Pleasantville is a movie set in 1990 whereby the major casts who are a brother and a sister are haggling and fighting over a remote. Both of them want to watch a different channel and the outcome of their fight is that the remote breaks. All of a sudden a queer looking maintenance guy shows up and gives them a new remote. On use of the remote the two are transported into Pleasantville which is the brother’s favorite sitcom from the 1950s. The movie shows how the two strive to adapt to their new world and their attempts to return to their modern world. In this movie many social issues are addressed. This includes racism, gender roles, morality and societal norms. The movies seem to bring to light an underlying philosophy that things are not programmed to work in a certain way and not in another way (Calhoun 2007).
As indicated earlier, Pleasantville brings to light issues concerning the American culture which includes the social obstacles in the society today. Pleasantville incorporates the use of colors to portray racism in a satirical and unique manner. The American society is depicted as reserved and unwilling to embrace change in the movie. The fear of racial integration is clearly perceived in the American society. With time people attain more satisfaction in their lives in many different ways like through discovering their sexuality. This leads to a shift in color from black and white to distinctive bright colors. This leads to segregation of the colored people by the black and white people on the basis that the colored ones were corrupt (Calhoun 2007).
Prejudice among the Americans is an outcome of not only the racial differences but the failure to tolerate each other’s differences as evidenced in Pleasantville. The degree of discriminations the Americans are capable of showing to each other due to differences in color is seen. This is depicted where the black and white citizens who term themselves as the true citizens of Pleasantville despise the multicolored citizens. The idea of color changes was symbolic illustrating that those who had changed had got a self revelation of themselves by comprehending their personality and ultimately overcoming the social norms. However, this color change was met with hostility by the “true citizens” of Pleasantville. A law numbered 7 is billed by the mayor under the town’s code of conduct that legalized only three colors namely; black, white and grey. The colored citizens were despised and treated like aliens in the town (Calhoun 2007).
In summary the movie Pleasantville is based on change and the fact that the society will always change. Even though some people may resist change at first but it will sure happen. For instance the racial divide between the colored and the black and white was as a result of change. Even though the black and white were intolerant at first they had to face it and bear with it. Changes can be either positive or negative and even though it is slightly exaggerated in the movie it reflects what is happening in the society. Change is a reality and there is no way of stopping it.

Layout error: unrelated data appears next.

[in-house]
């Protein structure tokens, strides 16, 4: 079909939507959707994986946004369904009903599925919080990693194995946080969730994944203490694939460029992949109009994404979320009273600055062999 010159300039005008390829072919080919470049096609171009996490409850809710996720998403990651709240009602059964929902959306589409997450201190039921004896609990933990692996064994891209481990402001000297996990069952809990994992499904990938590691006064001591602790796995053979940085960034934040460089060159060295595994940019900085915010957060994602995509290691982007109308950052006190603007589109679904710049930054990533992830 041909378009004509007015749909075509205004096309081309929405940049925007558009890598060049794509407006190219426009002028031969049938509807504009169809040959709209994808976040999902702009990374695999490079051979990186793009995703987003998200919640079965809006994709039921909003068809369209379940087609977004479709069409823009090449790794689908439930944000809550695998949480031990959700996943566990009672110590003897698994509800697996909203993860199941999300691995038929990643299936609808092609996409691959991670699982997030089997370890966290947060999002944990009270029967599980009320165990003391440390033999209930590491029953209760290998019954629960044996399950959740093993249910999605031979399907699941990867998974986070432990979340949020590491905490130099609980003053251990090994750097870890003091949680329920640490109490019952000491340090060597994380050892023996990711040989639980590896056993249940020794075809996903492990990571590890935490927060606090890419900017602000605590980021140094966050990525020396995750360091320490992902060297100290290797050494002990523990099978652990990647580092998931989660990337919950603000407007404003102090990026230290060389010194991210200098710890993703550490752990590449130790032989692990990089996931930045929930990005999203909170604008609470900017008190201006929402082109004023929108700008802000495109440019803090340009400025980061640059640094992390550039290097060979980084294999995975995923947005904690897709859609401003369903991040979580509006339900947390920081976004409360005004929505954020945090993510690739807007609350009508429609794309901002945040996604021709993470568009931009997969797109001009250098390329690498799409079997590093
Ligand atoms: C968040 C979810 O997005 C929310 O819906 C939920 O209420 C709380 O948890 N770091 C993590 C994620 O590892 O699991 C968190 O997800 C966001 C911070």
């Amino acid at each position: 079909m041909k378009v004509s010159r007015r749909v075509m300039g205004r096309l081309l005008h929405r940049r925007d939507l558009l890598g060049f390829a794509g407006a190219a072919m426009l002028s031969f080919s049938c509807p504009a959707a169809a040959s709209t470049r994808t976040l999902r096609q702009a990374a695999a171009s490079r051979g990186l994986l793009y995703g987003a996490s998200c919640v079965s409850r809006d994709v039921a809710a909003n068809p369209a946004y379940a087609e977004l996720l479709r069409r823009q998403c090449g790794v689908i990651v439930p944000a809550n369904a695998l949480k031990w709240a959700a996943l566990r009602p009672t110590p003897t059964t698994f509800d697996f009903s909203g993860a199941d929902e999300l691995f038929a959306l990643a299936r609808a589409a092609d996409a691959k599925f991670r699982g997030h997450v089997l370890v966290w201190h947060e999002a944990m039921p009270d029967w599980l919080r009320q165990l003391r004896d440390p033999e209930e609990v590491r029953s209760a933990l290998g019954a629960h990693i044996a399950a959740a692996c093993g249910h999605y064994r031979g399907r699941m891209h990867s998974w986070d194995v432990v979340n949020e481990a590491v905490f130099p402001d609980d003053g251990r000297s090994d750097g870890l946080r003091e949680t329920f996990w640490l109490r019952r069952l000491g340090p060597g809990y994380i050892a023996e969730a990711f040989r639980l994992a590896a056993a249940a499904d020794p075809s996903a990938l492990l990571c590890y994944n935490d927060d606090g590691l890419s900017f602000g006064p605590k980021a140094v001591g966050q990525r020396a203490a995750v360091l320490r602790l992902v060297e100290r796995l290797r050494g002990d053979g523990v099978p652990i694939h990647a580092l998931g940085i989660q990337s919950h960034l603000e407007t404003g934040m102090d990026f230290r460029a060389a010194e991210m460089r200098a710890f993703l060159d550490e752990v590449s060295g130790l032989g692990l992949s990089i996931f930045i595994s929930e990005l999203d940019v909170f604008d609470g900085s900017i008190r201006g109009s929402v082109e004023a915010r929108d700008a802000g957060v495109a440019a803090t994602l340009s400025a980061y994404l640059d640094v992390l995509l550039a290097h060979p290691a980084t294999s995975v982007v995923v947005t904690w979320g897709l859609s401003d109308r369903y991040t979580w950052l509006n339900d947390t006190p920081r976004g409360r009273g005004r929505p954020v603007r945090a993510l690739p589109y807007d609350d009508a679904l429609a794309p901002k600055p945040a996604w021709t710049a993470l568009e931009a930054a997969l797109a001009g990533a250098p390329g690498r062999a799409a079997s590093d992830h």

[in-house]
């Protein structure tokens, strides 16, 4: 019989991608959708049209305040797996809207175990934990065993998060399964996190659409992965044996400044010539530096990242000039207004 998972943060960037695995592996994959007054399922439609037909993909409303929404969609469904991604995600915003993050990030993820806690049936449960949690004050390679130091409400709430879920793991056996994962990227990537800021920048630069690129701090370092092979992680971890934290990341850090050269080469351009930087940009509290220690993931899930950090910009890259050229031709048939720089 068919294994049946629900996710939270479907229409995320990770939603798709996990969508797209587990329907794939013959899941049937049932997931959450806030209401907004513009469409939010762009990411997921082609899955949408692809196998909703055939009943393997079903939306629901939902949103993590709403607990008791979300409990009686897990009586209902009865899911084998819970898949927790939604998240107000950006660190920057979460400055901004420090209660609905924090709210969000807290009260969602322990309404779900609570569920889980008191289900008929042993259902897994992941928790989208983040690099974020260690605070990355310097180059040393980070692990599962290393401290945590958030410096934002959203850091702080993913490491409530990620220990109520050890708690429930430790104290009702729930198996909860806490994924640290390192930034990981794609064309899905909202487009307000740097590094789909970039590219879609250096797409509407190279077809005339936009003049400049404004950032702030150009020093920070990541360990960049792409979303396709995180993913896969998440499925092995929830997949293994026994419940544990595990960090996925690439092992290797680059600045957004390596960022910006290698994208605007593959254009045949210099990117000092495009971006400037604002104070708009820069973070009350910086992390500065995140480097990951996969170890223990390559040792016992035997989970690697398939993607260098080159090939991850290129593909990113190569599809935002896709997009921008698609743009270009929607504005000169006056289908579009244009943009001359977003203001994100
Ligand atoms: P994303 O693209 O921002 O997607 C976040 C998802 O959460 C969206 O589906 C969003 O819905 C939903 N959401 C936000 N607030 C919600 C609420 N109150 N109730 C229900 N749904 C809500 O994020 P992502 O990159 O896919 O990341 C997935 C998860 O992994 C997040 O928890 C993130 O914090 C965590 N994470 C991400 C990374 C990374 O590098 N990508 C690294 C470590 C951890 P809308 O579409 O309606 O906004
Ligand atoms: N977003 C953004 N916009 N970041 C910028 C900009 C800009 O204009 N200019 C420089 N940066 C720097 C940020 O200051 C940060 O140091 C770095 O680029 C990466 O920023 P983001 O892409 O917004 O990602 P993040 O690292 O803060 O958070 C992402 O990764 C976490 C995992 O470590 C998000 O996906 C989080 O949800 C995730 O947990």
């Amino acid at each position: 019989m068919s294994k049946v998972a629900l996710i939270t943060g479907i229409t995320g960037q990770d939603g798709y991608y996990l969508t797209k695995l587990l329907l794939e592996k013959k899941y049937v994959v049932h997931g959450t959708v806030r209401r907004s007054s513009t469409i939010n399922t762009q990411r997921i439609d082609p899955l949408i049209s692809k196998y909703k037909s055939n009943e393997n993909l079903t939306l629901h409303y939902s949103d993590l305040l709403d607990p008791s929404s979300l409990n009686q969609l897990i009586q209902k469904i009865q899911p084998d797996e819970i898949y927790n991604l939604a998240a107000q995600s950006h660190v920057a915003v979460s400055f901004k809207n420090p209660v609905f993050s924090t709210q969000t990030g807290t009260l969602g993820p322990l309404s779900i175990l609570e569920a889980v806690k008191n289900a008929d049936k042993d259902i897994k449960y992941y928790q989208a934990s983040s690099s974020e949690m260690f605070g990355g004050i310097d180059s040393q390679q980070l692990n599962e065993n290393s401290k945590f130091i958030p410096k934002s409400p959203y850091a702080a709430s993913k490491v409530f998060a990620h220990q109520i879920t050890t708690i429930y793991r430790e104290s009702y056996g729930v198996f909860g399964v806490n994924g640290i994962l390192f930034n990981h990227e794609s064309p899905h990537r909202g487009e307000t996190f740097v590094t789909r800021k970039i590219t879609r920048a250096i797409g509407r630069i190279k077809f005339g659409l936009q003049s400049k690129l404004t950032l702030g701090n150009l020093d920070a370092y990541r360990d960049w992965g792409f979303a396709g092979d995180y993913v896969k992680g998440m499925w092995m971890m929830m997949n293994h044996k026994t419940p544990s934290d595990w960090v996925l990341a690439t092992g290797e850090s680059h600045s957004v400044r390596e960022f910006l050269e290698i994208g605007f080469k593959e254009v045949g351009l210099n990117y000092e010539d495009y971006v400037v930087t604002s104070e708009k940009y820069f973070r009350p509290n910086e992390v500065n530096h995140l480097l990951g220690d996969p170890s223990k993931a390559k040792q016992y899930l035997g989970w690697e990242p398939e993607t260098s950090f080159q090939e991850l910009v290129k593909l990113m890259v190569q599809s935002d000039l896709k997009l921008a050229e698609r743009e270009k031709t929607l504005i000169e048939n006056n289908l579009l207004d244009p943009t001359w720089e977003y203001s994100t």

Pleasantville (1998) EssayFebruary 19, 2008 at 10:25 pm | Posted in Writings | 1 Comment
Tags: Essay, Movies, Writings
Title: Pleasantville (1998)
Director and Writer: Gary Ross
This film is an obvious satire criticizing the fear of change, and the self oppression of these people in order to prevent this change. Pleasantville would seem like the perfect place to live in. Everything is ideal, when put in other words, everything is right and nothing is wrong. You cannot make any mistakes in Pleasantville, such as the always-perfect goal in basketball, simply because ‘wrong’ does not exist. Everyone in Pleasantville does what they are supposed to do, and only what they are supposed to do. This also means they are very inflexible in their execution, just like Bill Johnson who becomes completely at lost when Bud (David) does not do his job as usual.
When David and Jennifer first get warped into Pleasantville, they immediately realise the switch to monochome colour and the conservative (or so-called “proper look”) dressing and hairstyle. The monochrome colours used readily reflect the townspeople’s mundane and robotic way of life, and also their lack of true and individual personality. They are greeted by their “alternate” mother, Betty Parker, in a very artificial and overly-friendly “Honey, Breakfast’s Ready!”. Massive piles of food fill the whole dining table, and it is obvious that it is far more than necessary to feed the family. Mary Sue (Jennifer) is served a humongous breakfast of bacon, eggs, pancake, steak and sausage. One would notice the high dietary fat content in these foods, and this symbolises the over-abundance of American life in the 1950s. This is even more so portrayed in Betty’s generous pouring of syrup on Mary Sue’s pancakes.